Tax filing season may be the single best argument for living a life of simplicity. The Federal Tax code is arcane, but state tax codes put it to shame. Answering a question as simple as, “Where do I file my state income tax returns?” becomes a confusing labyrinth that leaves the average filer casting about for answers. So, do you have to file taxes in multiple states? Let's discuss.
In this post we answer FAQs about filing multiple state tax returns. If your don't find the answer you need here, consider enlisting a tax professional. We're only scratching the surface here.
I live in one state, but I work over the border. Where do I file?
The general rule of thumb is that you need to file taxes where you earned the money. That means you need to file a nonresident state return in the state where you worked.
If you have non-work income (such as interest, income from side hustling, etc.), you’ll declare that in the state where you live.
Most people who live in one state and work in another must file two state income tax returns (one in the state they live, and the other in the state they work).
The major exception to this rule is if you work in a state with reciprocity agreements. Reciprocity agreements are mainly a midwest and east coast phenomenon. They allow employees to withhold and file only in their state of residence. This simplifies taxes considerably. Thomson Reuters keeps an updated list of all states with reciprocity agreements.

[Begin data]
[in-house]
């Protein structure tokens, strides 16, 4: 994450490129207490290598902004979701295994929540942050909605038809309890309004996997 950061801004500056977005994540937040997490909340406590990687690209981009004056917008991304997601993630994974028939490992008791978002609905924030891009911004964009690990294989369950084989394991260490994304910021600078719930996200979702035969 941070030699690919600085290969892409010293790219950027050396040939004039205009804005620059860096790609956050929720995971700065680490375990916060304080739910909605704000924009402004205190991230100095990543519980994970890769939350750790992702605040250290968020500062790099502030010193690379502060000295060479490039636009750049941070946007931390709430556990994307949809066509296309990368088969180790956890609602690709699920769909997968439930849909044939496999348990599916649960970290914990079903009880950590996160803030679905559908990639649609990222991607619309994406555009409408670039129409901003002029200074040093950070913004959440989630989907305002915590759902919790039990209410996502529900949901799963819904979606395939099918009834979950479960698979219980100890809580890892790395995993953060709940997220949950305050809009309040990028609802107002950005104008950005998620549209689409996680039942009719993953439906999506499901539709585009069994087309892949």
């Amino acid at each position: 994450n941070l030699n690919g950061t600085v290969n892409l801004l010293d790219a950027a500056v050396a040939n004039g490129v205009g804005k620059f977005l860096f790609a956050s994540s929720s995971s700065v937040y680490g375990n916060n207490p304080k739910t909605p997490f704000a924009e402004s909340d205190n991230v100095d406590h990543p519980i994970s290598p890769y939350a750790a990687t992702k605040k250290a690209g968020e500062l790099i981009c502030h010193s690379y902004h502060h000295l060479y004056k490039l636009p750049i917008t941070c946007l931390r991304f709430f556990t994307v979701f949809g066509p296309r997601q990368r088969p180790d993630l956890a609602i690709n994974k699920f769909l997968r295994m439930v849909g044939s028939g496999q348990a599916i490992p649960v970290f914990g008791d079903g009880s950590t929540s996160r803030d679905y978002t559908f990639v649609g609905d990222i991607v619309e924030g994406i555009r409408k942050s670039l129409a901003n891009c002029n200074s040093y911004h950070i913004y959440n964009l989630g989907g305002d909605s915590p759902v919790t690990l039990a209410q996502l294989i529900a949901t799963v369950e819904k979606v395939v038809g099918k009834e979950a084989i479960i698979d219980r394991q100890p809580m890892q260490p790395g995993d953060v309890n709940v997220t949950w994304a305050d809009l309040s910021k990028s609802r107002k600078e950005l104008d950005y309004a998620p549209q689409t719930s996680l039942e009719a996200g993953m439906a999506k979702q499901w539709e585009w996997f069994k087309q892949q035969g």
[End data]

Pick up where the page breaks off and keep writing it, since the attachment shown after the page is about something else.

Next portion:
I work remotely, where do I file income taxes?
You file and pay income taxes where you earn the money. This means that a remote worker files his or her state income tax return where they are a resident.
The waters become murkier if you sometimes travel for work. As an employee, your employer withheld income for all relevant states. You need to file income tax returns in all those states (plus your resident state). You may owe money to a state even if you only worked in that state for one day. An extreme example of this is NFL players (and other pro athletes) who owe taxes in each state where they play.
Self employed consultants face even trickier situations. Self employed people file an income returns in all states where they did business. If you were physically in a state, you probably need to file a return for that state.
TurboTax and H&R Block both have extensive employment questionnaires that can help you clarify where you need to file. Most people will find that the software packages answer their questions (one notable exception this year is Credit Karma Tax, which doesn't allow multiple state returns). However, traveling employees and business owners face unique filing challenges. This is one area where a tax professional can help you untangle a complicated web of earnings.
I work remotely from a state that doesn’t collect income taxes. My employer is located in a state that collects income taxes. Do I owe someone money?
Alaska, Florida, South Dakota, Nevada, Texas, Washington and Wyoming do not collect income tax. If you live and work in those states, you don’t have to file an income tax return in those states. This is true even if your employer’s physical headquarters are in a high tax state.
You don’t need to file an income tax return unless your employer withheld taxes to another state. Then you need to file to get your money back.
I have rental properties in 3 states, and I work in a fourth. Where do I file my state income tax returns?